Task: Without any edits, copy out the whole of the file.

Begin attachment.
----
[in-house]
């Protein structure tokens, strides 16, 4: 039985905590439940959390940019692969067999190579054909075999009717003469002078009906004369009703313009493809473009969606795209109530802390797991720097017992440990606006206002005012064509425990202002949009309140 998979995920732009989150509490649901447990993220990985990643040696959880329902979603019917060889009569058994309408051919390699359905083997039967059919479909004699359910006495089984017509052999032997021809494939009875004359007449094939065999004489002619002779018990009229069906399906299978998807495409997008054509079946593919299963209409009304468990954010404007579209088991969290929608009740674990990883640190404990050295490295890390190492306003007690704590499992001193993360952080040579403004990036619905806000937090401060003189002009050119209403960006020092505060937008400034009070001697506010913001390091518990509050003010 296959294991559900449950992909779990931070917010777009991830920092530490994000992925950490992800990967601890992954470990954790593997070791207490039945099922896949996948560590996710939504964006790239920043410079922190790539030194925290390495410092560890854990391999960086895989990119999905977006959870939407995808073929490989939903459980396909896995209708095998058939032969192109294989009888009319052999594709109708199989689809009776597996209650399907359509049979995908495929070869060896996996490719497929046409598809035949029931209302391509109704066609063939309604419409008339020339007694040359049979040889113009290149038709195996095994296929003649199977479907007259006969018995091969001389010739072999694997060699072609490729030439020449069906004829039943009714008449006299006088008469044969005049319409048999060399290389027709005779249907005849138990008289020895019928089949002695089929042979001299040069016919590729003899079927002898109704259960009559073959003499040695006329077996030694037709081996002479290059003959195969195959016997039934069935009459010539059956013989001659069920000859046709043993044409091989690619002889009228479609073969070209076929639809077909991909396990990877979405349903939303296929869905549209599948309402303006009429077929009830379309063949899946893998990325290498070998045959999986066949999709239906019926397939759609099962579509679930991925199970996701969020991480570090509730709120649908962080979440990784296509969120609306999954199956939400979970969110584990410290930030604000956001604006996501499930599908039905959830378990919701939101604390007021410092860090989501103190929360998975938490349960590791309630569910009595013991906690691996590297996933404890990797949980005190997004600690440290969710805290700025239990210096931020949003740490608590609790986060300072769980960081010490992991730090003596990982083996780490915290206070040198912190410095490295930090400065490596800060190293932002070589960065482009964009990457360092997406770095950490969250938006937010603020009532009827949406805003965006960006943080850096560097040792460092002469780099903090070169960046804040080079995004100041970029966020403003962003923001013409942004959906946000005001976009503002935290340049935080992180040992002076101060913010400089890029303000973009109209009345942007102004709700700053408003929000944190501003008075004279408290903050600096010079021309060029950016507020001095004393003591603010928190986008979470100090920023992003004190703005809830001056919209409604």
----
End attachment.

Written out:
[in-house]
């Protein structure tokens, strides 16, 4: 039985905590439940959390940019692969067999190579054909075999009717003469002078009906004369009703313009493809473009969606795209109530802390797991720097017992440990606006206002005012064509425990202002949009309140 998979995920732009989150509490649901447990993220990985990643040696959880329902979603019917060889009569058994309408051919390699359905083997039967059919479909004699359910006495089984017509052999032997021809494939009875004359007449094939065999004489002619002779018990009229069906399906299978998807495409997008054509079946593919299963209409009304468990954010404007579209088991969290929608009740674990990883640190404990050295490295890390190492306003007690704590499992001193993360952080040579403004990036619905806000937090401060003189002009050119209403960006020092505060937008400034009070001697506010913001390091518990509050003010 296959294991559900449950992909779990931070917010777009991830920092530490994000992925950490992800990967601890992954470990954790593997070791207490039945099922896949996948560590996710939504964006790239920043410079922190790539030194925290390495410092560890854990391999960086895989990119999905977006959870939407995808073929490989939903459980396909896995209708095998058939032969192109294989009888009319052999594709109708199989689809009776597996209650399907359509049979995908495929070869060896996996490719497929046409598809035949029931209302391509109704066609063939309604419409008339020339007694040359049979040889113009290149038709195996095994296929003649199977479907007259006969018995091969001389010739072999694997060699072609490729030439020449069906004829039943009714008449006299006088008469044969005049319409048999060399290389027709005779249907005849138990008289020895019928089949002695089929042979001299040069016919590729003899079927002898109704259960009559073959003499040695006329077996030694037709081996002479290059003959195969195959016997039934069935009459010539059956013989001659069920000859046709043993044409091989690619002889009228479609073969070209076929639809077909991909396990990877979405349903939303296929869905549209599948309402303006009429077929009830379309063949899946893998990325290498070998045959999986066949999709239906019926397939759609099962579509679930991925199970996701969020991480570090509730709120649908962080979440990784296509969120609306999954199956939400979970969110584990410290930030604000956001604006996501499930599908039905959830378990919701939101604390007021410092860090989501103190929360998975938490349960590791309630569910009595013991906690691996590297996933404890990797949980005190997004600690440290969710805290700025239990210096931020949003740490608590609790986060300072769980960081010490992991730090003596990982083996780490915290206070040198912190410095490295930090400065490596800060190293932002070589960065482009964009990457360092997406770095950490969250938006937010603020009532009827949406805003965006960006943080850096560097040792460092002469780099903090070169960046804040080079995004100041970029966020403003962003923001013409942004959906946000005001976009503002935290340049935080992180040992002076101060913010400089890029303000973009109209009345942007102004709700700053408003929000944190501003008075004279408290903050600096010079021309060029950016507020001095004393003591603010928190986008979470100090920023992003004190703005809830001056919209409604």